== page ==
⦁ The Tigray Communities Forum initiated an establishment of a task force which includes all Tigray organisations in North America to lead the fight against the war.
⦁ The Tigray Communities Forum organised a global candlelight vigil, on 31 December2020, to honour all Tigrayans who were killed, raped, or injured by the invading forces.
⦁ The Tigray Communities Forum, through its Tegaru Professional Network, has engaged in public diplomacy. As a result, the Tegaru Professional Network has been calling the US representatives on a weekly basis to discuss the situation and to help stop the war. This has brought a deep understanding of the war of Tigray Genocide.
⦁ TPN, as a network of the first generation of Tigray-Americans, connected with their peers across the Atlantic and created a Crisis Control Network which attracted many diplomats and journalists to respond to the humanitarian crisis.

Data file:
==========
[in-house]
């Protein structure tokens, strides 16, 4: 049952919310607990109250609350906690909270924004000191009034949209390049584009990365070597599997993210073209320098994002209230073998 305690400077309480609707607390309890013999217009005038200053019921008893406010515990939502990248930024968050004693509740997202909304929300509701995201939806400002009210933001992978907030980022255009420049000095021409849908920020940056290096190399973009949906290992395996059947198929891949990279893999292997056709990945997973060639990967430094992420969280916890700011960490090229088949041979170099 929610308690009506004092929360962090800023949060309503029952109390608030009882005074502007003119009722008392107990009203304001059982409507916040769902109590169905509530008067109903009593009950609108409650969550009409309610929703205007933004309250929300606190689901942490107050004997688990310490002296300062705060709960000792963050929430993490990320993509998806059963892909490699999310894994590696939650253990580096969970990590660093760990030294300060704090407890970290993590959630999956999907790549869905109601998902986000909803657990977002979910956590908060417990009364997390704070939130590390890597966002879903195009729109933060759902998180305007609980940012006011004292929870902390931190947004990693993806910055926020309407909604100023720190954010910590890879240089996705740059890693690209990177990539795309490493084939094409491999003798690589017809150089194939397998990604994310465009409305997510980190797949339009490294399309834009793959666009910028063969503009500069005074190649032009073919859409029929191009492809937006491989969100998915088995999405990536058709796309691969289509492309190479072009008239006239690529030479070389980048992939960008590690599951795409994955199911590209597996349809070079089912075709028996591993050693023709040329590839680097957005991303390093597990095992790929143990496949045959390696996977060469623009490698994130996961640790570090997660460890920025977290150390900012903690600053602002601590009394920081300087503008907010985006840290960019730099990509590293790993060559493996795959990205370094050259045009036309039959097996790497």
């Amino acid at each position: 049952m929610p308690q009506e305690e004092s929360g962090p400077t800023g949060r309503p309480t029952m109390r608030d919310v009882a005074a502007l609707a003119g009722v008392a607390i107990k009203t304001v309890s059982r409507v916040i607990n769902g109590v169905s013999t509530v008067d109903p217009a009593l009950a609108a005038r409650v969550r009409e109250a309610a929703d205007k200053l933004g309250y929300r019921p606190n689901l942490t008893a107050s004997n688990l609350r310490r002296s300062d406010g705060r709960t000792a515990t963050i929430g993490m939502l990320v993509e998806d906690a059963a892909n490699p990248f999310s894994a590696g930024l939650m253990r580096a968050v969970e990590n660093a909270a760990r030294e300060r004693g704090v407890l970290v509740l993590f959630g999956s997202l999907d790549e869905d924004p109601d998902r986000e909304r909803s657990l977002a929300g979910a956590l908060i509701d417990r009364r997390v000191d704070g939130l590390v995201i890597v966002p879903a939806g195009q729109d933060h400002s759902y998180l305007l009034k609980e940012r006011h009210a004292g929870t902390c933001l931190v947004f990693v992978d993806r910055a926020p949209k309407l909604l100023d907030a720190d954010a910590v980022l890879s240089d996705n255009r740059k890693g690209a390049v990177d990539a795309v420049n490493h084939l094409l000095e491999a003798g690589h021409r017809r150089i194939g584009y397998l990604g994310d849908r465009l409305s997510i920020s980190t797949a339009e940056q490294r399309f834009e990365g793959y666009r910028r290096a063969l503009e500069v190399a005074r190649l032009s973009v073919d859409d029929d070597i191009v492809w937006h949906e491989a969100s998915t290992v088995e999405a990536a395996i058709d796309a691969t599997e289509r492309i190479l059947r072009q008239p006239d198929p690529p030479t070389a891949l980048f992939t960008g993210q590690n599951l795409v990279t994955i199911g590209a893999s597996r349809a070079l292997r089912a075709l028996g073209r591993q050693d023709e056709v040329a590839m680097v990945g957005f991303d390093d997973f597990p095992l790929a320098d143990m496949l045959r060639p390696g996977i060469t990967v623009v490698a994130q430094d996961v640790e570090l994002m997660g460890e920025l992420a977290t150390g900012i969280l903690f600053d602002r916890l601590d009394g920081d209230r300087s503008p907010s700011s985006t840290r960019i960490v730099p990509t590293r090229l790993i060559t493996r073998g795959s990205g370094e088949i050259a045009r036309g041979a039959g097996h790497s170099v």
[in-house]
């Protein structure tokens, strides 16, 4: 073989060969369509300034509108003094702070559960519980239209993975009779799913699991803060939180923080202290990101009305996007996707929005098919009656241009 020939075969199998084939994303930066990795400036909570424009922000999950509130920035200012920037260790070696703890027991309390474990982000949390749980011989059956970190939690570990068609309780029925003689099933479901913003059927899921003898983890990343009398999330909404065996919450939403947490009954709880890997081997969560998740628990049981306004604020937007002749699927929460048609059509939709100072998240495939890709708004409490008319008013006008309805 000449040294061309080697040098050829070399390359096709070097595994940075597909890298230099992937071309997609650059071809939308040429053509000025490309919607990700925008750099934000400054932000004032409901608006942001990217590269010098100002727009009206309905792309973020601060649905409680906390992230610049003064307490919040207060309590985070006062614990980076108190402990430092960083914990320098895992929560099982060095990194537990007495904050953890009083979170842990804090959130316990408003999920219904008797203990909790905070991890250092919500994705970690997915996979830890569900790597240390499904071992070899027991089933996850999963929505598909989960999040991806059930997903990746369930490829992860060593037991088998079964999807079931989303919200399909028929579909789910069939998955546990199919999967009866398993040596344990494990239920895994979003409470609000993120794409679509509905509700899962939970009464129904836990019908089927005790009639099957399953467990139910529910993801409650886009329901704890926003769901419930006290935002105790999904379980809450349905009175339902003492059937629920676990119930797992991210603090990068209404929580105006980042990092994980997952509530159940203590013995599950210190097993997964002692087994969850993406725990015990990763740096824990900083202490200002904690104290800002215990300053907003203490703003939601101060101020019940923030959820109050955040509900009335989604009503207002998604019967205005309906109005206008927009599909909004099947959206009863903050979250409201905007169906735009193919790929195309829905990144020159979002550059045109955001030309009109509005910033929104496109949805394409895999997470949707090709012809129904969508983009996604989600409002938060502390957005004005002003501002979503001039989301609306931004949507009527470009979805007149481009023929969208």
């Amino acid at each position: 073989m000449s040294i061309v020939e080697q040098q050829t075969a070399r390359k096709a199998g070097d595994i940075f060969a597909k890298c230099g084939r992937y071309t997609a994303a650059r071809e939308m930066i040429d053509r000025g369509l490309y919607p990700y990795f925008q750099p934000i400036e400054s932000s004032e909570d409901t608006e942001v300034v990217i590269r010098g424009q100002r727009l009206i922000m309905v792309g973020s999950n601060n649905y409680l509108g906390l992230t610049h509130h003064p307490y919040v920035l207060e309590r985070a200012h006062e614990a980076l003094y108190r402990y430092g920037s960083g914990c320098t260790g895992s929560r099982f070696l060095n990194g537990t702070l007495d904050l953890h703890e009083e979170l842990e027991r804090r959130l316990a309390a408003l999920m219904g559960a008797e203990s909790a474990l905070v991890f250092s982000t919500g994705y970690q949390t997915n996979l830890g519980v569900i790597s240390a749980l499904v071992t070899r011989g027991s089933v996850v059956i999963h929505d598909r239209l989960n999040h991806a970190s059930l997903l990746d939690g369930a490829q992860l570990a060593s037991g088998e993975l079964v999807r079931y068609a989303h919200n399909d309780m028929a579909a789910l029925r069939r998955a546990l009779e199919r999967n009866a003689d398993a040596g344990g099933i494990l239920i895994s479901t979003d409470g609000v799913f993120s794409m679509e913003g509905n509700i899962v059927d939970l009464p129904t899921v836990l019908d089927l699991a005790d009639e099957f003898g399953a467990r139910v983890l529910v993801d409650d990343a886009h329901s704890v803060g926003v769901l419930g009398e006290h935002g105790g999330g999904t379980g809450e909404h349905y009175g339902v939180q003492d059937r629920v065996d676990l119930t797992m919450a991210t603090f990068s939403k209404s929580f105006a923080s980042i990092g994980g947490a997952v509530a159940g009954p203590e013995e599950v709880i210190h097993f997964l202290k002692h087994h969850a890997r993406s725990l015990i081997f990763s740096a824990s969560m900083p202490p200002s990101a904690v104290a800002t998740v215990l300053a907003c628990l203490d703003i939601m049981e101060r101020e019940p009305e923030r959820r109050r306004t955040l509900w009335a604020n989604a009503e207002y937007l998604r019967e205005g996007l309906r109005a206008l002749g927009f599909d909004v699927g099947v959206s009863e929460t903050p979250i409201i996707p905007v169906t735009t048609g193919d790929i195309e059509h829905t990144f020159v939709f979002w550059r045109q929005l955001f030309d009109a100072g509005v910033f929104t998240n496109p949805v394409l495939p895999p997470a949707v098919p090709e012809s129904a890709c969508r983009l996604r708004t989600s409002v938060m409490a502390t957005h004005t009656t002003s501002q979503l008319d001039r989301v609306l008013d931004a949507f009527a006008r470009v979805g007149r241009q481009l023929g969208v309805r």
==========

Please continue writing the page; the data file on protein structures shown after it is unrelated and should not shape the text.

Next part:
⦁ TPN has been playing a major role in creating awareness of the Tigray Genocide using social media. In addition to that, TPN members continue to play a leading role in leading protests and conveying messages to the international community.
⦁ The Forum has participated in raising funds for the people of Tigray at this trying time. All Tigray Community members are active in organising fundraising, protests, and social media campaigns.
⦁ The Forum’s TPN, through its innovative fundraising program called “Double Good Gourmet Popcorn” raised US$24,249.00 to support the people of Tigray. This was a four- day program that took place on August 2 – 6, 2021.
⦁ As a community organisation, the Forum remains committed to empowering Tigrayans in North America while contributing to the struggle against Tigrayan Genocide.